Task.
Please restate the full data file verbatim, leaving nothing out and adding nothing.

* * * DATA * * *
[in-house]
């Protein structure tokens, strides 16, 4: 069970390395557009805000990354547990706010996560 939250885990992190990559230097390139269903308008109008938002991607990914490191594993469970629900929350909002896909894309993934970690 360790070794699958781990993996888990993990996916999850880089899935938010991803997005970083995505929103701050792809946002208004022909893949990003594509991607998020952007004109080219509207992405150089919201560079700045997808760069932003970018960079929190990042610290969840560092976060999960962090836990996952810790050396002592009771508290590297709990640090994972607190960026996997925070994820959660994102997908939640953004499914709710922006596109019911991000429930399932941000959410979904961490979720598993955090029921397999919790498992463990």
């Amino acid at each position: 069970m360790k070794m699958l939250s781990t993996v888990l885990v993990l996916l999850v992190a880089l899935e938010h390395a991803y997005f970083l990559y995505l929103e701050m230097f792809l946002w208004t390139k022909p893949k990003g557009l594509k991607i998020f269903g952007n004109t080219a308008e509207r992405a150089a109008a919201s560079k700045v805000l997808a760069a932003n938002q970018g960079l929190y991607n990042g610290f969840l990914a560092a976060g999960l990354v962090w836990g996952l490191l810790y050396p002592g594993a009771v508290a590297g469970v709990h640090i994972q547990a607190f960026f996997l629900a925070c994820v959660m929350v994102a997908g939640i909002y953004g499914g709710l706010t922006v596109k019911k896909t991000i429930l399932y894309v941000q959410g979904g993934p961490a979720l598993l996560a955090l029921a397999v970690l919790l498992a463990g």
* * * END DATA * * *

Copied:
[in-house]
């Protein structure tokens, strides 16, 4: 069970390395557009805000990354547990706010996560 939250885990992190990559230097390139269903308008109008938002991607990914490191594993469970629900929350909002896909894309993934970690 360790070794699958781990993996888990993990996916999850880089899935938010991803997005970083995505929103701050792809946002208004022909893949990003594509991607998020952007004109080219509207992405150089919201560079700045997808760069932003970018960079929190990042610290969840560092976060999960962090836990996952810790050396002592009771508290590297709990640090994972607190960026996997925070994820959660994102997908939640953004499914709710922006596109019911991000429930399932941000959410979904961490979720598993955090029921397999919790498992463990």
């Amino acid at each position: 069970m360790k070794m699958l939250s781990t993996v888990l885990v993990l996916l999850v992190a880089l899935e938010h390395a991803y997005f970083l990559y995505l929103e701050m230097f792809l946002w208004t390139k022909p893949k990003g557009l594509k991607i998020f269903g952007n004109t080219a308008e509207r992405a150089a109008a919201s560079k700045v805000l997808a760069a932003n938002q970018g960079l929190y991607n990042g610290f969840l990914a560092a976060g999960l990354v962090w836990g996952l490191l810790y050396p002592g594993a009771v508290a590297g469970v709990h640090i994972q547990a607190f960026f996997l629900a925070c994820v959660m929350v994102a997908g939640i909002y953004g499914g709710l706010t922006v596109k019911k896909t991000i429930l399932y894309v941000q959410g979904g993934p961490a979720l598993l996560a955090l029921a397999v970690l919790l498992a463990g």